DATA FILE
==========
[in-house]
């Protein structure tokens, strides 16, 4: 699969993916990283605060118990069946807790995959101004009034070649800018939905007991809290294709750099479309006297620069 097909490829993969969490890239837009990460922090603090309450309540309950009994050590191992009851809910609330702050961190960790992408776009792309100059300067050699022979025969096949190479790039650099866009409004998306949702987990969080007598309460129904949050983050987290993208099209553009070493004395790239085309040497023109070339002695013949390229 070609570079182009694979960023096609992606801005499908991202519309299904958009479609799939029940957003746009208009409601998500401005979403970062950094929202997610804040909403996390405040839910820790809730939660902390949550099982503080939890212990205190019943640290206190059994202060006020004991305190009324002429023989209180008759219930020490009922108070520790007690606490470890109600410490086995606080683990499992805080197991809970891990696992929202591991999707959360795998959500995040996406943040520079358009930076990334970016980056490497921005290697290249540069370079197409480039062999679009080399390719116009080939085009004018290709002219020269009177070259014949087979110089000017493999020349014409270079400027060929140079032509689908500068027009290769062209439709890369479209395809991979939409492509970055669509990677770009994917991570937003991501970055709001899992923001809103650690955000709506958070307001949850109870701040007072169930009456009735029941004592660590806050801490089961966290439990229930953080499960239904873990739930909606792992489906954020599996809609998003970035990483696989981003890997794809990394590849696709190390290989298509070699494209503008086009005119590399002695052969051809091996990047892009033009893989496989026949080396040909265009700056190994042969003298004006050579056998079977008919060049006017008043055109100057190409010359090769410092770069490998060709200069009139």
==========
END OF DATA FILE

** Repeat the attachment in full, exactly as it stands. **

[in-house]
């Protein structure tokens, strides 16, 4: 699969993916990283605060118990069946807790995959101004009034070649800018939905007991809290294709750099479309006297620069 097909490829993969969490890239837009990460922090603090309450309540309950009994050590191992009851809910609330702050961190960790992408776009792309100059300067050699022979025969096949190479790039650099866009409004998306949702987990969080007598309460129904949050983050987290993208099209553009070493004395790239085309040497023109070339002695013949390229 070609570079182009694979960023096609992606801005499908991202519309299904958009479609799939029940957003746009208009409601998500401005979403970062950094929202997610804040909403996390405040839910820790809730939660902390949550099982503080939890212990205190019943640290206190059994202060006020004991305190009324002429023989209180008759219930020490009922108070520790007690606490470890109600410490086995606080683990499992805080197991809970891990696992929202591991999707959360795998959500995040996406943040520079358009930076990334970016980056490497921005290697290249540069370079197409480039062999679009080399390719116009080939085009004018290709002219020269009177070259014949087979110089000017493999020349014409270079400027060929140079032509689908500068027009290769062209439709890369479209395809991979939409492509970055669509990677770009994917991570937003991501970055709001899992923001809103650690955000709506958070307001949850109870701040007072169930009456009735029941004592660590806050801490089961966290439990229930953080499960239904873990739930909606792992489906954020599996809609998003970035990483696989981003890997794809990394590849696709190390290989298509070699494209503008086009005119590399002695052969051809091996990047892009033009893989496989026949080396040909265009700056190994042969003298004006050579056998079977008919060049006017008043055109100057190409010359090769410092770069490998060709200069009139």